Making Ice Cream in the Land of Ice

Close your eyes and think about Antarctica. You will probably think of ice-bergs, pack ice, icy waste lands…generally a whole lot of icy thoughts. This is for good reason as 90% of the world’s ice is found on the continent.


As part of my work a researcher at the University of Stellenbosch, I am privileged enough to visit this icy land periodically to undertake biological surveys. When I got word that I would be heading South this year, naturally, the first thing I packed to take with me to this land of ice was my trusty ice-cream maker.

Although some of the key components of  ice-cream (like ice) are in plentiful supply in Antarctica, others are considerably harder to get hold of… crucially the ‘cream’ part of ‘ice-cream’ is rather illusive. There had been much speculation amongst the Triple Motion crankers about how to best overcome this problem. One suggestion was to utilize the local wildlife as Peter discovered that seal milk has approximately the same fat content as double cream.  Unfortunately, this ingenious solution has a couple of problems. First, I am not sure I fancy getting that close to a lactating seal (they have big teeth and are not afraid to use them), second, even if I did manage to get close enough to get some milk I have a strong suspicion it would have a rather fishy flavor which possibly would not enhance the finished product! This left me with a quandary, either I deviate from the proud tradition of using the best quality, freshest produce or I give up on the dream of making ice-cream in Antarctica. In the end I decided that life was about living outside the box so before departure from South Africa I stocked up on UHT dairy products.

Being the eager beaver that I am I was keen to crank at the first available opportunity upon arrival in the Antarctic. Since the Antarctic officially begins at 66.5 degrees South, and this in many places (including the place I was) happens to be in the middle of the ocean, my first cranking experience in the Antarctic occurred on the back of the South African National Antarctic Programme’s polar research vessel, the SA Agulhas.

SA Agulhas

sea ice

Crossing into the Antarctic Circle is a big deal for mariners and the occasion is marked with a ceremony whereby ice-virgins (i.e. those who have not been to Antarctica before), ask Neptune for permission to enter his ice kingdom, which he grants…but only at a price. The price is a good dunking in some cold seawater and an egg on the head – all good clean fun!

ice virgins

getting ready for a dunking

egg on for the head not for the ice-cream

To add to the occasion I hauled out the hallowed machine and got cranking. I was somewhat perplexed by what flavor to make. With no cooking or food storage facilities available to me on board, I needed a recipe which did not require any complex preparations. Classic vanilla was an option but I thought that the UHT cream may be a bit over powering, my second choice would have been whisky and honey but alcohol is prohibited on board so that was not an option either.  In the end I settled on a South African favorite – Milo (a type of malted chocolate drink).  The recipe was as follows:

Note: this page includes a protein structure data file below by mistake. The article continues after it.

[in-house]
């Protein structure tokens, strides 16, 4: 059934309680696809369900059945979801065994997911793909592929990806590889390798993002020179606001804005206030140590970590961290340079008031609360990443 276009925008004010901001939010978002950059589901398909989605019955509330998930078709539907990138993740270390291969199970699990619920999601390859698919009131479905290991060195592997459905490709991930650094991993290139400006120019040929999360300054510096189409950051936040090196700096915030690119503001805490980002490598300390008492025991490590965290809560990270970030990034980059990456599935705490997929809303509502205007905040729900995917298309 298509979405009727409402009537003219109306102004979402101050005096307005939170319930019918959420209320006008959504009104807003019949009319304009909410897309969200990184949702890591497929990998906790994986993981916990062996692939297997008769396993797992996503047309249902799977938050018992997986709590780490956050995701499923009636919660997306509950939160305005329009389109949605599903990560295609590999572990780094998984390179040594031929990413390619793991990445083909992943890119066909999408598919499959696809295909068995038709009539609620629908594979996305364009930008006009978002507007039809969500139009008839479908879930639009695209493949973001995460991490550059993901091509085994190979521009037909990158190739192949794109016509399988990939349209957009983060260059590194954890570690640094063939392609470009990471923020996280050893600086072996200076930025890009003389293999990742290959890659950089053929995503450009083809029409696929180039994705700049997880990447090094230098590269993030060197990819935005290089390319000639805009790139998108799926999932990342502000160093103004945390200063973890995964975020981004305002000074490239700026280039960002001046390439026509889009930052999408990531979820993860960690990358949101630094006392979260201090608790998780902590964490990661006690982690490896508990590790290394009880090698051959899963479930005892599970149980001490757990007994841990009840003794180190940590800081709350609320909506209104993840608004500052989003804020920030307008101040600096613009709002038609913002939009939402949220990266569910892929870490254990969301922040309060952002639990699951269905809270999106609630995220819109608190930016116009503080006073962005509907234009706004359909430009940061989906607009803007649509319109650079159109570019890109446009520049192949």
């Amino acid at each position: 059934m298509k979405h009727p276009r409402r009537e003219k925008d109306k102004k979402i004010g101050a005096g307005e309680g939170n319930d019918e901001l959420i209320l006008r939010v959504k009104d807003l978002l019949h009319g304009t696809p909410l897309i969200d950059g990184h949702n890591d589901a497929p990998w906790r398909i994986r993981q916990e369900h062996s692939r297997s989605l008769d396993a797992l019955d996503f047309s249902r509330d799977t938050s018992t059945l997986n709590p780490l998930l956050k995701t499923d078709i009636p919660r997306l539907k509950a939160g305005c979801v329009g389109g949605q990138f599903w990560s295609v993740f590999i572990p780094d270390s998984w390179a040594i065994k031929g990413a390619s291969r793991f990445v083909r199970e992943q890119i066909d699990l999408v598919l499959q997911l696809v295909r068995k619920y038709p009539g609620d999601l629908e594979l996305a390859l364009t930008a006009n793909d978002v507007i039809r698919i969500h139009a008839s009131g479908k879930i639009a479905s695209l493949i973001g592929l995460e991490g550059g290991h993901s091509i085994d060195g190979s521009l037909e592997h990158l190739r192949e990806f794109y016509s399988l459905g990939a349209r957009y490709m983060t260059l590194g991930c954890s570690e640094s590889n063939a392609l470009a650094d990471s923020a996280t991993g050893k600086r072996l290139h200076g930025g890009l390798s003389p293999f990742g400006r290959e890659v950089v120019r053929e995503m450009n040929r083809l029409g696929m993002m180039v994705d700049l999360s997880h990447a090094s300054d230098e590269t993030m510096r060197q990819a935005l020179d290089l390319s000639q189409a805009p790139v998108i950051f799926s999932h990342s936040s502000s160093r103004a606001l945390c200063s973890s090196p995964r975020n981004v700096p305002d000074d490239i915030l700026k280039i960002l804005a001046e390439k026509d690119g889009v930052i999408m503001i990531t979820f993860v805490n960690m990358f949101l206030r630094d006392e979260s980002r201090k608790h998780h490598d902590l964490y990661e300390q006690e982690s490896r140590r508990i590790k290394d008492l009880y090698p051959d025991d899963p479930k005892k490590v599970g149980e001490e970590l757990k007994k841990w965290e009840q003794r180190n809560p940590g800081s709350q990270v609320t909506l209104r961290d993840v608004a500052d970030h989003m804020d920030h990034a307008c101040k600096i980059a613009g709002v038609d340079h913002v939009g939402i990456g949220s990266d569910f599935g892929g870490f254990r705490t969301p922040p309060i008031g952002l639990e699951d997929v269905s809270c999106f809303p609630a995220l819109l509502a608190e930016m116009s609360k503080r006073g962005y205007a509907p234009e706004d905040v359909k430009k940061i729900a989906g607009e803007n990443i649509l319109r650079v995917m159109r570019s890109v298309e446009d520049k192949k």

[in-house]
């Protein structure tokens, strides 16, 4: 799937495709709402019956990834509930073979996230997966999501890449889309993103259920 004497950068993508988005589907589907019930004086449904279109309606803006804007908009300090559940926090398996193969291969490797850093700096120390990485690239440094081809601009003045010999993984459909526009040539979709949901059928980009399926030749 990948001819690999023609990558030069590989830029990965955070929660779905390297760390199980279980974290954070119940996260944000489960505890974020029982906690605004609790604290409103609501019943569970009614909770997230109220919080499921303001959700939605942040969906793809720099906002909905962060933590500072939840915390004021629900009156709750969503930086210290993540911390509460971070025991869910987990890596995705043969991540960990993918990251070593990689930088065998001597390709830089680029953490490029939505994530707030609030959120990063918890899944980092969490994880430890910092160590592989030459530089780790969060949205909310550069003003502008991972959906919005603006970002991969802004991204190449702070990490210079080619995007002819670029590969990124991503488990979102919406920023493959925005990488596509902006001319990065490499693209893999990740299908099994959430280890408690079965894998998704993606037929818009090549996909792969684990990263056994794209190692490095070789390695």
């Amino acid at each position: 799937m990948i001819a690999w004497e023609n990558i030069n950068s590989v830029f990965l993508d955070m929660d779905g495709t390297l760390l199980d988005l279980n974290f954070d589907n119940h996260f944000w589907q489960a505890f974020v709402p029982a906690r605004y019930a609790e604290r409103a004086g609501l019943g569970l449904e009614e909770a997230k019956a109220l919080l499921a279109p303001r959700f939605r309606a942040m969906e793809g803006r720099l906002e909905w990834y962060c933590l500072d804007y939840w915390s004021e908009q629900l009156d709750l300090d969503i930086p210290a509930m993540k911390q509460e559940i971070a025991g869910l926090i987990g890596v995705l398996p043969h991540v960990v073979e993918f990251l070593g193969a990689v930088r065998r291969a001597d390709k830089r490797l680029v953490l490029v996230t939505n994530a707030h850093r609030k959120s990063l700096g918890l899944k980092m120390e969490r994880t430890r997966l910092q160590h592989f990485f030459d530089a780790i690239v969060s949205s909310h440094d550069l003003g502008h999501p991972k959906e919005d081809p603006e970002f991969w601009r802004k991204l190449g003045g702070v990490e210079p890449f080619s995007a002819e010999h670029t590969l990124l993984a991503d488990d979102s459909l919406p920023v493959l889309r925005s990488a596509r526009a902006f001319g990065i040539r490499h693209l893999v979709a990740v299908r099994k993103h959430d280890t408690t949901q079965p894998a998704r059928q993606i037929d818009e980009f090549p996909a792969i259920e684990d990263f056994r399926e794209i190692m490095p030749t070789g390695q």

• 600 ml UHT cream
  • 1 cup Milo powder dissolved in hot water
  • ½ cup sugar
  • Top up with full cream UHT milk
  • (alas no eggs were available as they had all been smashed on the ice-virgins heads!)


From the start I had my suspicions that this was not going to be a high point in ice-cream gastronomy but I figured that the point of this ice-cream adventure was the novelty of the location rather than the novelty of the flavour.

The spectacle certainly attracted quite a crowd and the irony of making ice-cream whilst being surrounded by ice was not lost!

cranking on the helideck

The end result well received by the intrigued audience but I suspect that this had more to do with the fact that most of them had never tasted the delights of homemade ice-cream rather than because this was a particularly spectacular batch! In particular I felt it suffered from the lack of egg which meant it did not emulsify as well as it might and had an ever so slightly grainy texture.

satisfied customer

As I head further into the depths of the Antarctic (will eventually be at somewhere between 71 and 72 degrees South) I will  have another cranking session and try and refine this ‘long-life’ ice-cream concept some more….any suggestions as to how to do this would be appreciated!

You may also like...

2 Responses

  1. Peter Gerard says:

    The race for the most southerly White Mountain has begun! Sounds like quite an experience. I’m curious how the Milo flavour worked out. I ended up drinking my share of that stuff in Ghana, despite its lack of real chocolatey-ness…

    We are looking forward to the 72° batch!

  2. sue says:

    I am impressed (though having been on the receiving end, not surprised) at your powers of persausion. Getting others to help make ice-cream on the deck of the little red ship in the middle of the ice and then eat it is even more impressive than coming up with a recipe from the available ingredients in the first place. I think there might have been a touch of cabin fever about! Looking forward to seeing and reading about what you can come up with at base (apart from the world class science of course). Go girl!

Leave a Reply

Your email address will not be published. Required fields are marked *

This site uses Akismet to reduce spam. Learn how your comment data is processed.